Stray bullet strikes man in his own home

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  • COURTESY PHOTO The rifle bullet went through Hunter’s window, caused him injury, and ultimately was found on the mantle of the Hunter home.

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    COURTESY PHOTO Carl Hunter drove himself to the hospital where he was treated for a laceration.

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    COURTESY PHOTO The window of the Hunter home after being damaged by a stray bullet on Oct. 30.

  • COURTESY PHOTO The rifle bullet went through Hunter’s window, caused him injury, and ultimately was found on the mantle of the Hunter home.

  • 1

    COURTESY PHOTO Carl Hunter drove himself to the hospital where he was treated for a laceration.

  • 2

    COURTESY PHOTO The window of the Hunter home after being damaged by a stray bullet on Oct. 30.

BONNERS FERRY — It’s deer season in North Idaho.

Carl Hunter was having a relaxing morning, around 11 a.m. on Wednesday, Oct. 30, when — while looking out of the bay window of his home — he was injured.

Hunter was the victim of a negligently fired bullet. Boundary County Sheriff’s Sgt. Robert Goad noted these kinds of incidents are happening more often.

Feeling lucky to be alive, Hunter said, “It easily could have caused an injury that would have killed me.”

Hunter sustained a laceration to the throat that caused him to receive six sutures and medical glue to close the wound.

“I drove myself to the hospital,” said Hunter.

“A deformed rifle bullet was found on the mantle of that bay window, in a state of deformation which indicated that it had either skipped up from the ground, or struck an object, most likely a tree, prior to striking the victim’s window on it’s unguided flight path,” wrote Goad. “Scary, no? Negligent? Possibly.”

Hunter, and his spouse, live in the Aspen Drive area near Three Mile.

The press release outlined that sometimes incidents like this, “... occur when people choose to hunt in areas of Boundary County that are, at this point in time, a lot more inhabited than they were just 10 years ago.”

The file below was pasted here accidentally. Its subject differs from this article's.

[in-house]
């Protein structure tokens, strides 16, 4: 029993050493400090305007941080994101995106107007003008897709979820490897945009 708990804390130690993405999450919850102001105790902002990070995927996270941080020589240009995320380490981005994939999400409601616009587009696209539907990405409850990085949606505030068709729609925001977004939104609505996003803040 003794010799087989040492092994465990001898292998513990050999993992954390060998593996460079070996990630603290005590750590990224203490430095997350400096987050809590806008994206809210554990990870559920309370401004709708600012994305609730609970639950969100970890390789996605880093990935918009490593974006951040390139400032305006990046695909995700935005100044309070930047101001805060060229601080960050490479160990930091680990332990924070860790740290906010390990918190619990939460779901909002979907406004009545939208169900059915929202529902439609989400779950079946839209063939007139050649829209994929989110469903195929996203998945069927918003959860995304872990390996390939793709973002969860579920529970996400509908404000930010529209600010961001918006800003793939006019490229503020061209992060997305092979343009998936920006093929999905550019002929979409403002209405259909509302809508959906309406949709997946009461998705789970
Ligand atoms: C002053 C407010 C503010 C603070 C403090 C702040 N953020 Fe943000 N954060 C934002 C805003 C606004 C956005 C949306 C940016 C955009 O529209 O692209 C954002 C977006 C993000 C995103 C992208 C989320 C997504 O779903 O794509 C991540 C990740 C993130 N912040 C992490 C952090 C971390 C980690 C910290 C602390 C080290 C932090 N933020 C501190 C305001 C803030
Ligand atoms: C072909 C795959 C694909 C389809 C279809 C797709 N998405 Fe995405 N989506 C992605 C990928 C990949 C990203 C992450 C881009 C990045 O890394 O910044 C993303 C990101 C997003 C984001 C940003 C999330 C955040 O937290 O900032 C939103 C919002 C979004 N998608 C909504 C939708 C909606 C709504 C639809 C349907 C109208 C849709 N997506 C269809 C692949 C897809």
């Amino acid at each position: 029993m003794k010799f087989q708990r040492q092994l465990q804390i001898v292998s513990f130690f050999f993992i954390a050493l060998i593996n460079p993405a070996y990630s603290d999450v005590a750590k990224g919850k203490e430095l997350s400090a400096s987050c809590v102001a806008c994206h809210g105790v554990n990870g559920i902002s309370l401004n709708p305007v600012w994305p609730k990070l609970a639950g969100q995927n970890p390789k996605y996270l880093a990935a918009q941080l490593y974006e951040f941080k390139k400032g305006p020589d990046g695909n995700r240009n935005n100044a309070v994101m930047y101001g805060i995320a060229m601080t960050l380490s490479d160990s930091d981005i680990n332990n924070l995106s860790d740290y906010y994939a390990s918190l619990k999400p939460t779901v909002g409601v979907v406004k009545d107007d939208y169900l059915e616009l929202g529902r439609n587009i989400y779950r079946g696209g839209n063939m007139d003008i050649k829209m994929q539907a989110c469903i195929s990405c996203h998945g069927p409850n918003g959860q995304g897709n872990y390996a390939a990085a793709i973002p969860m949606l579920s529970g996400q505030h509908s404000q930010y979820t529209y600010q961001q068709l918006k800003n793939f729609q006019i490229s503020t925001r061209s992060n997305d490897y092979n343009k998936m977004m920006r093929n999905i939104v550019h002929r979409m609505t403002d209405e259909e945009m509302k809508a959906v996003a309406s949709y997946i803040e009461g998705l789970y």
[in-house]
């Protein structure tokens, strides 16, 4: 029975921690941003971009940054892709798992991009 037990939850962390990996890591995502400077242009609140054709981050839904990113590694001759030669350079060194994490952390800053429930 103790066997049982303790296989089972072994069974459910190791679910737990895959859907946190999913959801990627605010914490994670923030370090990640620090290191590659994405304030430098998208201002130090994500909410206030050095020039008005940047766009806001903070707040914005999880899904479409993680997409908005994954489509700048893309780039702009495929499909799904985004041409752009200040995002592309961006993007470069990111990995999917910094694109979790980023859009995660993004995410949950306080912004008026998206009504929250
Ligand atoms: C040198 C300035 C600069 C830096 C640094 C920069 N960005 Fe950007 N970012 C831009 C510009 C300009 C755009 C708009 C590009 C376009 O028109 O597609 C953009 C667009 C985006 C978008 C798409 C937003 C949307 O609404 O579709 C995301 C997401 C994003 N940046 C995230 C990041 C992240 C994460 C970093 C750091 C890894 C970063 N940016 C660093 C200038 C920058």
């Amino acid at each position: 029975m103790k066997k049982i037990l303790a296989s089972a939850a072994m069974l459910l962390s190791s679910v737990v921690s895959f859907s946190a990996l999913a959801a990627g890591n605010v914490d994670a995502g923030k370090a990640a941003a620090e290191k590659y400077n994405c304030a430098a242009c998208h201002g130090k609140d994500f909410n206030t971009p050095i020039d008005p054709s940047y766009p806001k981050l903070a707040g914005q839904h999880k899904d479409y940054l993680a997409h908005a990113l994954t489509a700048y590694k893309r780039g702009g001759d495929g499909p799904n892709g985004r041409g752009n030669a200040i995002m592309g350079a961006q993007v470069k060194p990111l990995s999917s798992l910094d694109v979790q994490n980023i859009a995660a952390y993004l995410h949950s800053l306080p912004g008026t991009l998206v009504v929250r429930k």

While this incident may or may not have been a result of hunting, the Sheriff’s Office would like shooters to be aware.

“Understand that our county has a lot more homes in it now and people are living in areas within, or very near, some traditional hunting grounds for some,” wrote Goad.

“High powered rifle bullets can travel a very long way and carry enough energy to do serious damage, or kill, from more than a mile,” Goad wrote. “Some even further. As a hunter, or recreational shooter, it’s your responsibility to know what may be beyond that deer, elk, bear, ground squirrel, or tin can you are about to fire at.”

“I was fortunate that it only required some stitches since it did not cut me beyond the skin or hit my carotid artery,” said Hunter.

The Sheriff’s Office would like to stress the seriousness of negligent shooting.

“Doing so [shooting] with negligence that can be clearly shown is a serious criminal offense and will be prosecuted as such, not to mention your civil liabilities for damages,injuries or death to a victim of such negligence,” wrote Goad.

The Sheriff’s Office reminded hunters and recreational shooters to use basic principles of safety.

“Don’t make your hunting season one to remember because a bullet from your rifle hurt, or killed, someone in their own home, or walking their dog down a county road, nowhere near the place you fired it from,” wrote Goad.

“It won’t be their fault for, ‘building their house there’, it will be 100 percent yours,” wrote Goad. “No one wants to live with that on their conscience, or facetime incarcerated because of it.”

“Be safe. Remember and practice the basic principles of safety when it comes to hunting, shooting and handling firearms in general. Firearms are a huge part of the culture here in Boundary County, but sadly, it appears that the aspect of safety relating to owning and using them is declining, by some,” said Goad through the press release.

Hunter, a Second Amendment, shooting, and hunting advocate, said, “I just want reasonable precautions taken. Let’s be safe out there, people.”

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